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Matter of Rexford v Gould Erectors & Riggers, Inc.
Supreme Court, Appellate Division, Third Department, New YorkJuly 3, 2019174 A.D.3d 1026102 N.Y.S.3d 347
174 A.D.3d 1026, 102 N.Y.S.3d 347, 2019 N.Y. Slip Op. 05370
*1 In the Matter of the Claim of Kristen Rexford, as Administrator of the Estate of Reginald Radley, Deceased, Claimant,
Gould Erectors & Riggers, Inc., et al., Appellants, and Special Fund for Reopened Cases, Respondent.
Workers' Compensation Board, Respondent.
Supreme Court, Appellate Division, Third Department, New York
July 3, 2019
CITE TITLE AS: Matter of Rexford v Gould Erectors & Riggers, Inc.
William O'Brien, State Insurance Fund, Albany (Edward Obertubbesing of counsel), for Gould Erectors & Riggers, Inc. and another, appellants.
Habberfield Kaszycki, LLP, Buffalo (Matthew R. Mead of Stockton, Barker & Mead, LLP, Troy, of counsel), for Special Fund for Reopened Cases, respondent.
Letitia James, Attorney General, New York City (Marjorie S. Leff of counsel), for Workers' Compensation Board, respondent.
Rumsey, J. Appeal from a decision of the Workers' Compensation Board, filed May 9, 2018, which ruled that liability did not shift to the Special Fund for Reopened Cases pursuant to Workers' Compensation Law § 25-a.
In August 1987, claimant's father (hereinafter decedent) sustained a heart attack while working for the employer. He filed a claim for workers' compensation benefits that was found to be compensable. He returned to work thereafter, but continued to experience heart problems and sustained a second heart attack in November 1991. Further proceedings were conducted in connection with his claim in the years that followed and, effective November 23, 1997, a Workers' Compensation Law Judge (hereinafter WCLJ) transferred liability for the claim from the State Insurance Fund to the Special Fund for Reopened Cases pursuant to Workers' Compensation Law § 25-a.
Decedent died of cardiac arrest on March 4, 2016. Claimant, as administrator of his estate, applied for workers' compensation death benefits alleging that decedent's August 1987 heart attack contributed to his death. The Workers' Compensation Board issued a notice indexing the claim against the Special Fund. The Special Fund, in turn, controverted the claim. Following a January 2018 hearing, a WCLJ found prima facie evidence of causally-related death and continued the case. At the next hearing, the Special Fund and the State Insurance Fund each maintained that they were not the carrier responsible *1027 for the claim under Workers' Compensation Law § 25-a. The WCLJ ruled, among other things, that the State Insurance Fund was the proper carrier based on the Court of Appeals' decision in American Economy Ins. Co. v State of New York (30 NY3d 136 , cert denied 584 US —, 138 S Ct 2601 ). The employer and the State Insurance Fund (hereinafter collectively referred to as the carrier) sought review by the Board, asserting that the Special Fund was responsible because liability had previously been transferred to it under Workers' Compensation Law § 25-a. A panel of the Board disagreed and ruled, relying on Workers' Compensation Law § 25-a (1-a) and the decision in American Economy, that Workers' Compensation Law § 25-a liability did not apply to the case and that the Special Fund was not responsible. The carrier appeals.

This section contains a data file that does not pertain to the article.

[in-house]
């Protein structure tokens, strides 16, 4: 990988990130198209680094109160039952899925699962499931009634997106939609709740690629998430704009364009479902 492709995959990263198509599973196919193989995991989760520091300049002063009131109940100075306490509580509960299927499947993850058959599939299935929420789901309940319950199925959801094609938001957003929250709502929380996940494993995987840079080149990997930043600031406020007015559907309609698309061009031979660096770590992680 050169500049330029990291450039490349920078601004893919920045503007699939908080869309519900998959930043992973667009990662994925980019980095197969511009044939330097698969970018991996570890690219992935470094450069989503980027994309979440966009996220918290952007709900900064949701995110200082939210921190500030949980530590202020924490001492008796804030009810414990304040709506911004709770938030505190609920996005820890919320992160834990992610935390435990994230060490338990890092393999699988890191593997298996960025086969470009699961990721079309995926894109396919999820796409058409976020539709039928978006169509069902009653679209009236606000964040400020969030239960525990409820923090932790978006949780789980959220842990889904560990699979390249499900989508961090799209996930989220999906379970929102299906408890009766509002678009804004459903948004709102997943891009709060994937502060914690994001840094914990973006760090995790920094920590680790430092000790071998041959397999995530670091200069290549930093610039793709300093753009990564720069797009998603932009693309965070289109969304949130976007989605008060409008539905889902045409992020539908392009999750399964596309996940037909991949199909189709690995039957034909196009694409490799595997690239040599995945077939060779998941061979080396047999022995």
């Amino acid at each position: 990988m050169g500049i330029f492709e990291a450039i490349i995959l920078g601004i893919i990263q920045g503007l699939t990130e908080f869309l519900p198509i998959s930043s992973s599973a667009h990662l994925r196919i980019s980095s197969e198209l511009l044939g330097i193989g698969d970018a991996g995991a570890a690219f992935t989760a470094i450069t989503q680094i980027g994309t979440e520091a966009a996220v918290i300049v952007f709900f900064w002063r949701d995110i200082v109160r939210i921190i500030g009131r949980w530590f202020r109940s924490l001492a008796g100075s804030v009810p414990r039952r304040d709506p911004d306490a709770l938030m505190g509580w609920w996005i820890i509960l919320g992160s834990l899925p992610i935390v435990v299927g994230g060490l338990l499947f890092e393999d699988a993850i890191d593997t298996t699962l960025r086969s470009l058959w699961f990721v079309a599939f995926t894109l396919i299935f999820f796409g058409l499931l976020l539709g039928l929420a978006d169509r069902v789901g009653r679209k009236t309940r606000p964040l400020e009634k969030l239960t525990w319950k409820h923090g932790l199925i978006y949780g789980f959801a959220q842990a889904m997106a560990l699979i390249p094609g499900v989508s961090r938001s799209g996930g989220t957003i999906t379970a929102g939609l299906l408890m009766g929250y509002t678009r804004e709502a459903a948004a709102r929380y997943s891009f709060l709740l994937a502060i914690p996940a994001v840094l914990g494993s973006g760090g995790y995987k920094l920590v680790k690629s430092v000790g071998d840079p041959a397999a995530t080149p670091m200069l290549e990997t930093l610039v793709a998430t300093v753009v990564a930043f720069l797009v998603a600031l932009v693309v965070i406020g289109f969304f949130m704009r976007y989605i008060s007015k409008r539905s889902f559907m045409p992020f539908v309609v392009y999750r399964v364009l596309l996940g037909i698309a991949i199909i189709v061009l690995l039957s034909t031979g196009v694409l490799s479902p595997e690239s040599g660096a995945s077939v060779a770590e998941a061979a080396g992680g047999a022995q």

The carrier argues that the Board's decision is contrary to this Court's ruling in Matter of Misquitta v Getty Petroleum (150 AD3d 1363 ), which was decided after the enactment of Workers' Compensation Law § 25-a (1-a), and holds that the Special Fund remains liable for consequential death claims in situations where the decedent had a compensable workers' compensation claim, liability for which was transferred to the Special Fund prior to January 1, 2014. We have addressed this very same issue in Matter of Verneau v Consolidated Edison Co. of New York, Inc. (174 AD3d 1022  [decided herewith]) on facts virtually identical to those presented here. For the reasons stated therein, we conclude that Misquitta is controlling and that the Special Fund is liable for claimant's consequential death claim inasmuch as liability had been transferred to it in 1997, well before the January 1, 2014 closure date set forth in Workers' Compensation Law § 25-a (1-a). The decision in American Economy does not dictate a contrary result. Accordingly, the Board's decision must be reversed.
Clark, J.P., Mulvey, Devine and Aarons, JJ., concur. Ordered that the decision is reversed, without costs, and matter remitted to the Workers' Compensation Board for further proceedings not inconsistent with this Court's decision.
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